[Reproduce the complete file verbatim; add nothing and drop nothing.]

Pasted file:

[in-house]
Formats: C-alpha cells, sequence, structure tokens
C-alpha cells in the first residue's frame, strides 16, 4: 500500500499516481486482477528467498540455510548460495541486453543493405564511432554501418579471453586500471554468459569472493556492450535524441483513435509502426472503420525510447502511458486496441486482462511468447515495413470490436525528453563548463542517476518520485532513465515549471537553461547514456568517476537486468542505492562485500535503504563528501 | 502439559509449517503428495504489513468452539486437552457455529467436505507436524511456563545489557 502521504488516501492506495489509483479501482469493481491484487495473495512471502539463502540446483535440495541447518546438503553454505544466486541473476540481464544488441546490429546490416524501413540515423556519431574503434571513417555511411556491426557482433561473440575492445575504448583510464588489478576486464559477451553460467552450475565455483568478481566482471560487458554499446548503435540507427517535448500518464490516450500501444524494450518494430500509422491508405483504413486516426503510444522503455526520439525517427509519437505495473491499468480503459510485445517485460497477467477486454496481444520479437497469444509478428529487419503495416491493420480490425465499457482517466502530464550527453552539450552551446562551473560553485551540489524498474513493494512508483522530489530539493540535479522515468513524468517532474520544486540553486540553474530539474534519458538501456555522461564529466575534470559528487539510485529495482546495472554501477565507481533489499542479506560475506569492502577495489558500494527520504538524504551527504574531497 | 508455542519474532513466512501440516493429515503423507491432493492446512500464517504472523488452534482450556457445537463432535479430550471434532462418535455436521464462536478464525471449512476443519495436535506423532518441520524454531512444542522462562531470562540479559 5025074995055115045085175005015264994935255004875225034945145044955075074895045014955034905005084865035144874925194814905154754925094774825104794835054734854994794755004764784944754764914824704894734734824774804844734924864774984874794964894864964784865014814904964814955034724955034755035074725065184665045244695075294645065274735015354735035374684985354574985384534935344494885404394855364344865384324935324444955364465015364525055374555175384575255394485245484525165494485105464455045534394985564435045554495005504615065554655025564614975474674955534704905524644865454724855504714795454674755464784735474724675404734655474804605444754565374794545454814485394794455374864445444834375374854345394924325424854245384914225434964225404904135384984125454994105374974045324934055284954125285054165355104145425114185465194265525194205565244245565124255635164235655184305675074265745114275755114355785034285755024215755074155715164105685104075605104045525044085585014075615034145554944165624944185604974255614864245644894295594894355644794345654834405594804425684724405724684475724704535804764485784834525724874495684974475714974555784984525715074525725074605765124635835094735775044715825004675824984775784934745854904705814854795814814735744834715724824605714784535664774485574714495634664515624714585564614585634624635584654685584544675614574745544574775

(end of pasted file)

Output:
[in-house]
Formats: C-alpha cells, sequence, structure tokens
C-alpha cells in the first residue's frame, strides 16, 4: 500500500499516481486482477528467498540455510548460495541486453543493405564511432554501418579471453586500471554468459569472493556492450535524441483513435509502426472503420525510447502511458486496441486482462511468447515495413470490436525528453563548463542517476518520485532513465515549471537553461547514456568517476537486468542505492562485500535503504563528501 | 502439559509449517503428495504489513468452539486437552457455529467436505507436524511456563545489557 502521504488516501492506495489509483479501482469493481491484487495473495512471502539463502540446483535440495541447518546438503553454505544466486541473476540481464544488441546490429546490416524501413540515423556519431574503434571513417555511411556491426557482433561473440575492445575504448583510464588489478576486464559477451553460467552450475565455483568478481566482471560487458554499446548503435540507427517535448500518464490516450500501444524494450518494430500509422491508405483504413486516426503510444522503455526520439525517427509519437505495473491499468480503459510485445517485460497477467477486454496481444520479437497469444509478428529487419503495416491493420480490425465499457482517466502530464550527453552539450552551446562551473560553485551540489524498474513493494512508483522530489530539493540535479522515468513524468517532474520544486540553486540553474530539474534519458538501456555522461564529466575534470559528487539510485529495482546495472554501477565507481533489499542479506560475506569492502577495489558500494527520504538524504551527504574531497 | 508455542519474532513466512501440516493429515503423507491432493492446512500464517504472523488452534482450556457445537463432535479430550471434532462418535455436521464462536478464525471449512476443519495436535506423532518441520524454531512444542522462562531470562540479559 5025074995055115045085175005015264994935255004875225034945145044955075074895045014955034905005084865035144874925194814905154754925094774825104794835054734854994794755004764784944754764914824704894734734824774804844734924864774984874794964894864964784865014814904964814955034724955034755035074725065184665045244695075294645065274735015354735035374684985354574985384534935344494885404394855364344865384324935324444955364465015364525055374555175384575255394485245484525165494485105464455045534394985564435045554495005504615065554655025564614975474674955534704905524644865454724855504714795454674755464784735474724675404734655474804605444754565374794545454814485394794455374864445444834375374854345394924325424854245384914225434964225404904135384984125454994105374974045324934055284954125285054165355104145425114185465194265525194205565244245565124255635164235655184305675074265745114275755114355785034285755024215755074155715164105685104075605104045525044085585014075615034145554944165624944185604974255614864245644894295594894355644794345654834405594804425684724405724684475724704535804764485784834525724874495684974475714974555784984525715074525725074605765124635835094735775044715825004675824984775784934745854904705814854795814814735744834715724824605714784535664774485574714495634664515624714585564614585634624635584654685584544675614574745544574775